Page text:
is that clear?...


      • 2 Replies to patienc28e
      • i want to make a point about immunogen's pipeline that i won't let gary get by with...i just re-read this and in places it sounds like i know what i'm talking about...don't be fooled...

        i asked carol sometime back about these collaborations, and licenses...she was clear that a 'license' is explicit evidence that the company in question has a funded project underway evaluating a tap to a unique target...actually i got this email from her sometime back on that subject...

        "A partner takes a license for an antigen target. For example, Genentech has
        the exclusive right to use our maytansinoid TAP technology with any antibody
        that targets HER2.

        A key reason that we agree to outlicense our TAP technology to another
        company for use with a given target is because that other company has a
        patent position that prevents us from developing our own TAP compound to that
        particular target.

        Most of our licenses provide the other company with the right to use any of
        our maytansinoid agents (e.g., DM1, DM4) with antibodies to their target. For
        example, Millennium has rights to use any of our maytansinoid agents with
        antibodies to PSMA."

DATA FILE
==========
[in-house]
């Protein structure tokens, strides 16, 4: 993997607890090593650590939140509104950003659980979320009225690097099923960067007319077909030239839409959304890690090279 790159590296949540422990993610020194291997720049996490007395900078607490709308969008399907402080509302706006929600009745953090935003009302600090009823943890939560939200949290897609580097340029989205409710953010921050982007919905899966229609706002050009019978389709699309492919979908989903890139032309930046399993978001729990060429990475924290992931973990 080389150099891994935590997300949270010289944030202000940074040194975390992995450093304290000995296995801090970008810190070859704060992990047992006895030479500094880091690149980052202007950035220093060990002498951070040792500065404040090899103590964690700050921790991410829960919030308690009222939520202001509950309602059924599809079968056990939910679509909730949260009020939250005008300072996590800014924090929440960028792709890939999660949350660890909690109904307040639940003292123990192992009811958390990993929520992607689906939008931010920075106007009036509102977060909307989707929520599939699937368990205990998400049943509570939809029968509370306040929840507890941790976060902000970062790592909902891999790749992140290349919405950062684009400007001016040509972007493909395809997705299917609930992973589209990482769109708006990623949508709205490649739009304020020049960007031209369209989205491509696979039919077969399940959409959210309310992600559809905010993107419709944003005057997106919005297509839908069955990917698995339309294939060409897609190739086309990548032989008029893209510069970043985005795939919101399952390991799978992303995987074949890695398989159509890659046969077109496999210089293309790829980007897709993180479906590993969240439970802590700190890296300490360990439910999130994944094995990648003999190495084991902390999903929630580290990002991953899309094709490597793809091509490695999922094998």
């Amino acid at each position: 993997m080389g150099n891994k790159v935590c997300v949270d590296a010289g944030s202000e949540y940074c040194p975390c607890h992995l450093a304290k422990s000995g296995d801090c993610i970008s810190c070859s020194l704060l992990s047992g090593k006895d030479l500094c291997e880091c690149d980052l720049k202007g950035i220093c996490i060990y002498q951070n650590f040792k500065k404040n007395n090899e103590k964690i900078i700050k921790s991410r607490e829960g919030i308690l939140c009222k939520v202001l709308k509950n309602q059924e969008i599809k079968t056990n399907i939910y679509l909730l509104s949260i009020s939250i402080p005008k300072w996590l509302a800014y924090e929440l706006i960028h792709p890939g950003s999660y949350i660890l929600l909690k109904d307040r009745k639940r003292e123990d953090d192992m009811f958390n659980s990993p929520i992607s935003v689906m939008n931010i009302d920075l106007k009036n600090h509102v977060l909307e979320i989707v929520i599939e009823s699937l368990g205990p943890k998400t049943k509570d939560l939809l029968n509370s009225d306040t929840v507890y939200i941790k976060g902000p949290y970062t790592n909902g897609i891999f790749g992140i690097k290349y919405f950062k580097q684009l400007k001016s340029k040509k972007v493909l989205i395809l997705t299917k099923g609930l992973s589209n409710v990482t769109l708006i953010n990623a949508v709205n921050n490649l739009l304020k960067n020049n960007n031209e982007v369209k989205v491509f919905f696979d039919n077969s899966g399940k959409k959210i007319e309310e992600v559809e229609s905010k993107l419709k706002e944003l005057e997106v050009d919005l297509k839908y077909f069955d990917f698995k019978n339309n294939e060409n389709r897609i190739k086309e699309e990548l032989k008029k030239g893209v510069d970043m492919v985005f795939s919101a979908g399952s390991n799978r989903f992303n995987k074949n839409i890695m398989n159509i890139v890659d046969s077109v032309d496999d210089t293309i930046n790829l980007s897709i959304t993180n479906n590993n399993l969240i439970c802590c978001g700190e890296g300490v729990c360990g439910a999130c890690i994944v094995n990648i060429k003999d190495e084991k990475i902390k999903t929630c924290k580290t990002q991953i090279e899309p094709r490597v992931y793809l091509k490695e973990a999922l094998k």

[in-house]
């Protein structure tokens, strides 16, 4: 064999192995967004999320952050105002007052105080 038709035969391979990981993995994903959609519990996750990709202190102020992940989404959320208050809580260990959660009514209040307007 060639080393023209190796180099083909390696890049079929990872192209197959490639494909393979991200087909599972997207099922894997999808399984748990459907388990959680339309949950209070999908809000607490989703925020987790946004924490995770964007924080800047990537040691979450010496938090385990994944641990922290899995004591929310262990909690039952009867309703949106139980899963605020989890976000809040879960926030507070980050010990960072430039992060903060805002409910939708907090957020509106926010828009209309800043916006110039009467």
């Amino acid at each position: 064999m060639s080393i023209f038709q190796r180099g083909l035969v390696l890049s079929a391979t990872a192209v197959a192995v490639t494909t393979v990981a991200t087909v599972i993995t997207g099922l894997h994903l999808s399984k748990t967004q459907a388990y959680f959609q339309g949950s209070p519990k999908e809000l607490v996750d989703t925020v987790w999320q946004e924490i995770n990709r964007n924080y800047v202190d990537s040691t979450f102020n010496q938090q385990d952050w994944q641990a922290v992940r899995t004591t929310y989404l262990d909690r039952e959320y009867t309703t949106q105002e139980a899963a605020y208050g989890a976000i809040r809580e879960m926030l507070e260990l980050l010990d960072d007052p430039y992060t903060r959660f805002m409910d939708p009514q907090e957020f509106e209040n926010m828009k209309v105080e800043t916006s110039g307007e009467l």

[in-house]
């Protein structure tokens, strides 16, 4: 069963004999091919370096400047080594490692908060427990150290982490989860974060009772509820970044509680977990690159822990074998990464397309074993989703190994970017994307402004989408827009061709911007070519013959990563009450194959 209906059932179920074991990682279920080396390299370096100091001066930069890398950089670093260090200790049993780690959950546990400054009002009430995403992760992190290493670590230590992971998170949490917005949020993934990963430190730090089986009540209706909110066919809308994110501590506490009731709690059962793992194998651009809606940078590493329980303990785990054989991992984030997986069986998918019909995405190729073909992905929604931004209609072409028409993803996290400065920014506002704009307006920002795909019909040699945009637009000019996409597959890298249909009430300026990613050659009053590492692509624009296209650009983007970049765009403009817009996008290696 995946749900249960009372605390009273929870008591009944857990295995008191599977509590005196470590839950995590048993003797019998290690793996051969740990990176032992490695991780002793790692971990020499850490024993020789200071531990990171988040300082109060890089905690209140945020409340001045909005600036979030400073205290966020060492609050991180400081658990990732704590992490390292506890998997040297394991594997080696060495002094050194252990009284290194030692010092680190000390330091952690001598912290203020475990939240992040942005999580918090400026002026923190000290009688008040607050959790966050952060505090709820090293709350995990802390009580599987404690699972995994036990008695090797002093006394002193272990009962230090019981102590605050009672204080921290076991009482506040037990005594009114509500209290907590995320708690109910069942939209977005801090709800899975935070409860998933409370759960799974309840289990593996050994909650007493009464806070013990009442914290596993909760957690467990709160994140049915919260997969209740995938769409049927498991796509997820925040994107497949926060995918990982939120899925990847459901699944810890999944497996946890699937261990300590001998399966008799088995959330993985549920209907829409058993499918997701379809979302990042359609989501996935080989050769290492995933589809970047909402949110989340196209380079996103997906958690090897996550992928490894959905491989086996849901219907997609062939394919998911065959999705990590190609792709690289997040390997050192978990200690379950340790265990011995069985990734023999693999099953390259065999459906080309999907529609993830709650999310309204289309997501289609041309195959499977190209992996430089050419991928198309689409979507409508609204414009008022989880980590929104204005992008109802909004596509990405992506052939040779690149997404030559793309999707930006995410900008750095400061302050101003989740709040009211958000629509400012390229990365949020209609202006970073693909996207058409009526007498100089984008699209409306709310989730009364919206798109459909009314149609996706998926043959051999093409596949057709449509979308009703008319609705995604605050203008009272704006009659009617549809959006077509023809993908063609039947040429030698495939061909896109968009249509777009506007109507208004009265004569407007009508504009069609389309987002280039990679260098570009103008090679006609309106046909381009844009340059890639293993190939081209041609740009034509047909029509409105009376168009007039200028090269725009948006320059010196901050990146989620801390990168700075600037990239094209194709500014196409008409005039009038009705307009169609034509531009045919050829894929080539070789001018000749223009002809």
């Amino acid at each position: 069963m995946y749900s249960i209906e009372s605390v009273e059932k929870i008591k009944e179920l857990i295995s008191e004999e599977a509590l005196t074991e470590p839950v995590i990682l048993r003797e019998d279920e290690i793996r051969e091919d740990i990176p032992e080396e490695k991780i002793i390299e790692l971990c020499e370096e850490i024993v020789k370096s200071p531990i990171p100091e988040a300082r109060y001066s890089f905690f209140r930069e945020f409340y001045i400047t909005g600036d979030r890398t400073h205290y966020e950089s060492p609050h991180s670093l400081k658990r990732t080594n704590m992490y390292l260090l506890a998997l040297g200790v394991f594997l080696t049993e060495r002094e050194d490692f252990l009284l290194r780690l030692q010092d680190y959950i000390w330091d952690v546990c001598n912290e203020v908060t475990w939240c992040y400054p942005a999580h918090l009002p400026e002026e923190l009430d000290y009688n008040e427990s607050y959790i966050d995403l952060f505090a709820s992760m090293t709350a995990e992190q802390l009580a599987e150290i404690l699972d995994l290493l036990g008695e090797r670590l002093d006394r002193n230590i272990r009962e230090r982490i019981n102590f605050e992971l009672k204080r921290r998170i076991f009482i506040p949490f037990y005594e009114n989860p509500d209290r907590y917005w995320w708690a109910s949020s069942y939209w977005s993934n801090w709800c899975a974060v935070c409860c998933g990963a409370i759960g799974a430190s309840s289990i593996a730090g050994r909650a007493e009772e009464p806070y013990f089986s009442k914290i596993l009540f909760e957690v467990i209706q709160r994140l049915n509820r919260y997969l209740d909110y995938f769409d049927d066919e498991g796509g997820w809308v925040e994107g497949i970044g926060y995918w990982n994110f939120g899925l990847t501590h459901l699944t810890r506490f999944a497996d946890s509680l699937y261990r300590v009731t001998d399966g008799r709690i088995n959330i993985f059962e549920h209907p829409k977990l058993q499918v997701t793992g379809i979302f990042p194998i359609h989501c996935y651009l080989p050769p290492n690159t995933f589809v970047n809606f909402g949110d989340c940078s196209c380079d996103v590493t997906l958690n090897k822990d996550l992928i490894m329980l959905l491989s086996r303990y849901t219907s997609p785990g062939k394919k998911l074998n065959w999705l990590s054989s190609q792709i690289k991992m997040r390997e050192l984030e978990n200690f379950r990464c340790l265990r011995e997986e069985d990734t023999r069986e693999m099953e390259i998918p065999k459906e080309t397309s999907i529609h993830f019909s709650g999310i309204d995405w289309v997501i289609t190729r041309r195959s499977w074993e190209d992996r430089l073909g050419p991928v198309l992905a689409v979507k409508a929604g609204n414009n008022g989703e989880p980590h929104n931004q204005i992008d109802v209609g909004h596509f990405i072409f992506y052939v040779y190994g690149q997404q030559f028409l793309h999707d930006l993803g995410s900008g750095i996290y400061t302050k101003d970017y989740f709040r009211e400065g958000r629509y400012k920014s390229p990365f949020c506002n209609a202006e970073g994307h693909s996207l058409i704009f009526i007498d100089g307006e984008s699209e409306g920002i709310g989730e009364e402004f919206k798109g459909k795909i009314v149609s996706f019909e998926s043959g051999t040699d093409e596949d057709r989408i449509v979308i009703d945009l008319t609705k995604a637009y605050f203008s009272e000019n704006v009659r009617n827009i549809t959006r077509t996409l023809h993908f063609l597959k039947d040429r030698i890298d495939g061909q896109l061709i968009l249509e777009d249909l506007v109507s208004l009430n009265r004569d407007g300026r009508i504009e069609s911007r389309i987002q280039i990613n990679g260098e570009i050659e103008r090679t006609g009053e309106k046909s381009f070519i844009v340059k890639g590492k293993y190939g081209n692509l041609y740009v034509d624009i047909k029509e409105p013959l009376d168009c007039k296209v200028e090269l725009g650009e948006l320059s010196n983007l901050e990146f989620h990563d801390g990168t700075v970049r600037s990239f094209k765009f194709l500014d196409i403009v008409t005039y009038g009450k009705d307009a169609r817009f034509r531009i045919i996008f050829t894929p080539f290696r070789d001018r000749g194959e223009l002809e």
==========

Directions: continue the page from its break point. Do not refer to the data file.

i called her later and that's when she explained that each of the licenses were projects that were sold internally by company scientists and totally funded...immunogen normally gets $1 million for each of them...

        this is more than the sales tactic of immunogen, in a collaboration, making conjugates for partners to test in an unstructured program...once a scientist says 'yes, i want to put this one through a pre-clinical trial'...then the interested scientists must sell the idea to their bosses and the company must fund the project and take out a license for that target and from then on the project is structured according to fda guidelines...

        so what i'm saying...all those companies listed in the immunogen pipeline as being in preclinical...are in preclinical and could pop out of there at any time...remember it takes at best 18 months to weave thru the steps...but there you have it...

    • The biotech industry is a VERY close knit group, especially the scientists. Follow them from company to company and you will see our partners being lined up as well over time.

      It wouldn't surprise me a bit to find out that BI recommended IMGN's technology to Biotest.

      After all, BI worked with us for a while in trials, before they figured out the antibody target they had was also found in skin cells. According to BI, they were perfectly happy with the conjugate's performance, just not with the skin reaction, as far as I understand it.



    • "Haven�t been able to locate if BIO.F will run a naked antibody trial ala Herceptin with molecule."

      Is it possible that Biotest has already run in vivo test with the DMx conjugate and has seen superior results over the standalone antibody?